Creative Leadership

Something New: A Meeting with Total Honesty

A remarkable thing happened to me the other day. I was in a client meeting, and the CEO opened the meeting with a statement that surprised me. He said, “This is a very important meeting about the future of our media strategy. That’s why I need everyone here to be absolutely honest. I know we have problems, and we’re looking for solutions. So you are protected here. Whatever you say will not impact your job in a negative way whatsoever. I’m looking for real answers, and I need you to be completely honest and accurate.” Then he opened it up for discussion.

That request totally changed the dynamic of the meeting.

Everyone knew he was serious, and that he actually meant what he said. When he finished, it was like pulling the curtain back to reveal the unvarnished truth about the organization. People were honest – but not cruel or vindictive. They respected each other, but the new atmosphere allowed everyone in the room to let go, and be comfortable saying things they might ordinarily have held back.

As a result, we started some dramatic changes within the organization. Positive changes, that will have a great impact on the future. So what did that experience teach me?

1) It takes courage to start up a meeting like that. You never know what people might say, and I admired the leader for opening up to possible criticism. Many leaders I know don’t want to hear that kind of honesty from their own people.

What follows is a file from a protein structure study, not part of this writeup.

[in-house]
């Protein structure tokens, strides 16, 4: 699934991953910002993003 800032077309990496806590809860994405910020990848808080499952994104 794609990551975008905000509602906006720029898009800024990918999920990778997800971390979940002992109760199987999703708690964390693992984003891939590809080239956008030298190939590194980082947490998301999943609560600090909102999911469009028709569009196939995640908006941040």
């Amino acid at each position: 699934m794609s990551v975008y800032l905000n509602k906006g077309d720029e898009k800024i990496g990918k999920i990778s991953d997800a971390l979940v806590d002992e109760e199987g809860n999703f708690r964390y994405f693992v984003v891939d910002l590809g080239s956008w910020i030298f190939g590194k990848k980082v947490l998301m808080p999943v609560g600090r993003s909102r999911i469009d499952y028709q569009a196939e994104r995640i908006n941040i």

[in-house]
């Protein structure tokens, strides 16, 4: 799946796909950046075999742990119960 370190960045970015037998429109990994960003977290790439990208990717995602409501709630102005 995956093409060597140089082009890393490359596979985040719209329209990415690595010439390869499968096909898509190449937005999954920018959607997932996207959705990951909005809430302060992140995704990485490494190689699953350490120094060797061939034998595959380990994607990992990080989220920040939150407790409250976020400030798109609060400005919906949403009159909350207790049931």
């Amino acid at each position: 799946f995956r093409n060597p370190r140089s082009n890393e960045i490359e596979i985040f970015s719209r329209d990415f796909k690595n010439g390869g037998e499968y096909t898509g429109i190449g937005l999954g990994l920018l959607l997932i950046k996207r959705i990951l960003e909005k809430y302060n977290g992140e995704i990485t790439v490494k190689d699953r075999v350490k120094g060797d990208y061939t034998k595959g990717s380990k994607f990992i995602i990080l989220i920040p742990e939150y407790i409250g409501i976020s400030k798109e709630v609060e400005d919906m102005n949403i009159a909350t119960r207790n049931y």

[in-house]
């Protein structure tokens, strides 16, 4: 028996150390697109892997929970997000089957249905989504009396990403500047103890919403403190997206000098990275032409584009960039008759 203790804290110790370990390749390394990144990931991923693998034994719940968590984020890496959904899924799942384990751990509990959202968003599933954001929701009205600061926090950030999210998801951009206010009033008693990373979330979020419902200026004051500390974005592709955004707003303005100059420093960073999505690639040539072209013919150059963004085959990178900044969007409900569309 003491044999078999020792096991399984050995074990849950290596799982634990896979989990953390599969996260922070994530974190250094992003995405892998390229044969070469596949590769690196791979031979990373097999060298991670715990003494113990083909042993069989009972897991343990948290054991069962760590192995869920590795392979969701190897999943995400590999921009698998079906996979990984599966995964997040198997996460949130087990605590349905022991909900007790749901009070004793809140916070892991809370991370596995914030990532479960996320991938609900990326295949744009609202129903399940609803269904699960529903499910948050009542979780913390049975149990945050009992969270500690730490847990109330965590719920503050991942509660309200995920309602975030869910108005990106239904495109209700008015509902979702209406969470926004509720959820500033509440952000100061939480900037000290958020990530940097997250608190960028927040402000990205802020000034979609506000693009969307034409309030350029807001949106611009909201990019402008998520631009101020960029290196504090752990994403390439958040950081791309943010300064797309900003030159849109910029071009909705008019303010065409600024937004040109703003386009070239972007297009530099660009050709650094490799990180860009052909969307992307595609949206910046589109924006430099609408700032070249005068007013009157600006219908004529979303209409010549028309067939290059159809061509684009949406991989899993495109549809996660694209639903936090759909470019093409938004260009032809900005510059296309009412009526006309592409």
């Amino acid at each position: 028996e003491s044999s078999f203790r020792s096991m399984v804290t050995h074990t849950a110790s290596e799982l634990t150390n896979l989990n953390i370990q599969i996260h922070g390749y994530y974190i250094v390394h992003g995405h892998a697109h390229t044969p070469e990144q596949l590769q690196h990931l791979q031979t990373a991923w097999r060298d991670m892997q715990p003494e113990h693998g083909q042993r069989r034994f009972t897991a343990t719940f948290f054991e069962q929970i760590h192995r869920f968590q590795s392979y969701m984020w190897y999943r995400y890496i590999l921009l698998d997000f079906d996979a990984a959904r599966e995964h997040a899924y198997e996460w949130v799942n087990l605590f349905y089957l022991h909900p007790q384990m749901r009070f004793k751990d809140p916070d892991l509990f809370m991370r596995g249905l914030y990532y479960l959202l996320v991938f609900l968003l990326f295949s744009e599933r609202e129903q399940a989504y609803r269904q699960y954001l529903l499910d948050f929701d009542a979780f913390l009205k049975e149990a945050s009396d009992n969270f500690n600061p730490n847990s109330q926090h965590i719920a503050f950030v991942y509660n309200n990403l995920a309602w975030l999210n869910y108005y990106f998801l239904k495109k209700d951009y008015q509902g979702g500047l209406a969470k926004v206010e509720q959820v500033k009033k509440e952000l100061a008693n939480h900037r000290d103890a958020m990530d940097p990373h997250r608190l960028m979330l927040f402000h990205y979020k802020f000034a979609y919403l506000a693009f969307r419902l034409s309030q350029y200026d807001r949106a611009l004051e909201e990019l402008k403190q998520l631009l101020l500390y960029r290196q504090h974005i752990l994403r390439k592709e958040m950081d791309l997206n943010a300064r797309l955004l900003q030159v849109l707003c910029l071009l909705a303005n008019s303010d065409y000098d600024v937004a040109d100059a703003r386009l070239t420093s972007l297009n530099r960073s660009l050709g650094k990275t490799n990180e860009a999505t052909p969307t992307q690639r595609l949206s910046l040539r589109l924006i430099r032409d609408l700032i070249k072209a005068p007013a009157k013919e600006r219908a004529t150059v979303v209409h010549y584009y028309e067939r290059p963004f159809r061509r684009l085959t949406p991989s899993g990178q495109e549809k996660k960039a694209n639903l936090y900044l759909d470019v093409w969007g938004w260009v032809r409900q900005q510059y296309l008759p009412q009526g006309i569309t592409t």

2) It needs to happen more often. I sit in too many meetings where the truth is thrown under the bus. Politics prevail, and kingdoms continue to be built. It does nothing but muck up the works, and make real success harder to come by.

3) If this happens to you, don’t take it as a chance to nail other people. It’s not about getting even, it’s about fixing problems. Be gracious, because you rarely know all the circumstances from your position around the table.

4) This isn’t your time to rant or express your personal philosophy. Yes – the leader wants you to be honest and forthright, but he’s not interested in a lecture about how they’re been doing it all wrong and how you have all the answers. You’re part of a team. Act like it.

5) Commit to a life of “brutal honesty.” Being honest doesn’t mean being ugly or mean, it’s about speaking the truth in confidence, and with the expertise to back it up.

Let’s all decide to have more meetings like this one.

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  1. Sounds great and I'll take your introductary statements as truthful that he was serious and  meant what he said.  Usually meetings like that aren't as cut and dry as what you would like.  Feelings can get hurt.  Relationships can be damaged.  People can be "too honest" or lack tact and someone can be piled up on.